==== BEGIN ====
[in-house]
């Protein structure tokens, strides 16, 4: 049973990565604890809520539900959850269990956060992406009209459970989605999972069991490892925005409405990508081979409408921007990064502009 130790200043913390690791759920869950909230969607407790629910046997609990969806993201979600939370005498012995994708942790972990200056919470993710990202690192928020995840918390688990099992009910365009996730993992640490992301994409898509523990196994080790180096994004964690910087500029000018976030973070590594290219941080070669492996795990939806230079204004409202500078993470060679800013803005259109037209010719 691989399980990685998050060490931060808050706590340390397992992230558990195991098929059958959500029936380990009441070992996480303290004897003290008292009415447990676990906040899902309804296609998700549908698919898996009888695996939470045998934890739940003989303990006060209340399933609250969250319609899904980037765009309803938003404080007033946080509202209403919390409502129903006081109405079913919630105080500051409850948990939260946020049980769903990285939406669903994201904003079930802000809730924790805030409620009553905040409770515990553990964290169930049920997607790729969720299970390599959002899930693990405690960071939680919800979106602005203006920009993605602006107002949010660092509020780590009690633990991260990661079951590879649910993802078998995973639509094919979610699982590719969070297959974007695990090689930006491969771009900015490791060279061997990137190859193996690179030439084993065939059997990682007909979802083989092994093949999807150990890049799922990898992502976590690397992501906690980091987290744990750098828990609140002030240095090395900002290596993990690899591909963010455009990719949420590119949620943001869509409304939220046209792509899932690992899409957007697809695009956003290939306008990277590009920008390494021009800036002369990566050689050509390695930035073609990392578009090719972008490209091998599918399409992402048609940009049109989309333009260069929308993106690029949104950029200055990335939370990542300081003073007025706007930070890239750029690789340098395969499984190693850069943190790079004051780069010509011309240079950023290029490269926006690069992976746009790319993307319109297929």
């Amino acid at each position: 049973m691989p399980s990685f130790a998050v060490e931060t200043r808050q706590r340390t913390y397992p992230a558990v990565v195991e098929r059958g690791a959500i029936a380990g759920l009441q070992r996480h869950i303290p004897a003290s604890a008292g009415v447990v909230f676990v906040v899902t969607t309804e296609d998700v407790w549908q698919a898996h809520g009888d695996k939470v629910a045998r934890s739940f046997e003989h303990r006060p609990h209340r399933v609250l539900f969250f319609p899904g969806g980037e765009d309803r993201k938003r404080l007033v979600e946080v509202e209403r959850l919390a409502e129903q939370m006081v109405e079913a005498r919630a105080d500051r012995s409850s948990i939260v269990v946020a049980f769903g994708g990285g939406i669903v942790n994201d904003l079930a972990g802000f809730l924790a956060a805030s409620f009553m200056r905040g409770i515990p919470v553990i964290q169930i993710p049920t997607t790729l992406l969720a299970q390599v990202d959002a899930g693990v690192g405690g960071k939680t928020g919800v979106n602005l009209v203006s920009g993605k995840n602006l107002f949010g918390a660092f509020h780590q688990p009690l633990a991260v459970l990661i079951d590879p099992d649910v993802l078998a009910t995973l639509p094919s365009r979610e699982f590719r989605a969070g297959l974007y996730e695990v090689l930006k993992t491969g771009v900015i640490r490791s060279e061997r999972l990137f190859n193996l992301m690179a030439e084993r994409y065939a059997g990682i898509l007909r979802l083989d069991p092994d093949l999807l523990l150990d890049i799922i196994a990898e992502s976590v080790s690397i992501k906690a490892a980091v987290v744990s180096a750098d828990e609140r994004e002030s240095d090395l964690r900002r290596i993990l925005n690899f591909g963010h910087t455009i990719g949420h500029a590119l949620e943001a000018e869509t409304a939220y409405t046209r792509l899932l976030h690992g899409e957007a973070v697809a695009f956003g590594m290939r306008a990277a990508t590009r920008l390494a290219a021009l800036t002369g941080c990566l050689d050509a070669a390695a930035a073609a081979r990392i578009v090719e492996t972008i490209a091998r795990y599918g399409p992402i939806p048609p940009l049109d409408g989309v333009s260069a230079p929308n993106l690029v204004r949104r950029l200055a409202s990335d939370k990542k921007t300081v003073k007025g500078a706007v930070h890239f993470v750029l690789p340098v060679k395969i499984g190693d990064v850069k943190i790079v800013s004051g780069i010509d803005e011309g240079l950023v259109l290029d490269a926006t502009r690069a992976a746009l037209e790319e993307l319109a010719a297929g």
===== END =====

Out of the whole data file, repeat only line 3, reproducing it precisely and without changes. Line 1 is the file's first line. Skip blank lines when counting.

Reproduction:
């Amino acid at each position: 049973m691989p399980s990685f130790a998050v060490e931060t200043r808050q706590r340390t913390y397992p992230a558990v990565v195991e098929r059958g690791a959500i029936a380990g759920l009441q070992r996480h869950i303290p004897a003290s604890a008292g009415v447990v909230f676990v906040v899902t969607t309804e296609d998700v407790w549908q698919a898996h809520g009888d695996k939470v629910a045998r934890s739940f046997e003989h303990r006060p609990h209340r399933v609250l539900f969250f319609p899904g969806g980037e765009d309803r993201k938003r404080l007033v979600e946080v509202e209403r959850l919390a409502e129903q939370m006081v109405e079913a005498r919630a105080d500051r012995s409850s948990i939260v269990v946020a049980f769903g994708g990285g939406i669903v942790n994201d904003l079930a972990g802000f809730l924790a956060a805030s409620f009553m200056r905040g409770i515990p919470v553990i964290q169930i993710p049920t997607t790729l992406l969720a299970q390599v990202d959002a899930g693990v690192g405690g960071k939680t928020g919800v979106n602005l009209v203006s920009g993605k995840n602006l107002f949010g918390a660092f509020h780590q688990p009690l633990a991260v459970l990661i079951d590879p099992d649910v993802l078998a009910t995973l639509p094919s365009r979610e699982f590719r989605a969070g297959l974007y996730e695990v090689l930006k993992t491969g771009v900015i640490r490791s060279e061997r999972l990137f190859n193996l992301m690179a030439e084993r994409y065939a059997g990682i898509l007909r979802l083989d069991p092994d093949l999807l523990l150990d890049i799922i196994a990898e992502s976590v080790s690397i992501k906690a490892a980091v987290v744990s180096a750098d828990e609140r994004e002030s240095d090395l964690r900002r290596i993990l925005n690899f591909g963010h910087t455009i990719g949420h500029a590119l949620e943001a000018e869509t409304a939220y409405t046209r792509l899932l976030h690992g899409e957007a973070v697809a695009f956003g590594m290939r306008a990277a990508t590009r920008l390494a290219a021009l800036t002369g941080c990566l050689d050509a070669a390695a930035a073609a081979r990392i578009v090719e492996t972008i490209a091998r795990y599918g399409p992402i939806p048609p940009l049109d409408g989309v333009s260069a230079p929308n993106l690029v204004r949104r950029l200055a409202s990335d939370k990542k921007t300081v003073k007025g500078a706007v930070h890239f993470v750029l690789p340098v060679k395969i499984g190693d990064v850069k943190i790079v800013s004051g780069i010509d803005e011309g240079l950023v259109l290029d490269a926006t502009r690069a992976a746009l037209e790319e993307l319109a010719a297929g």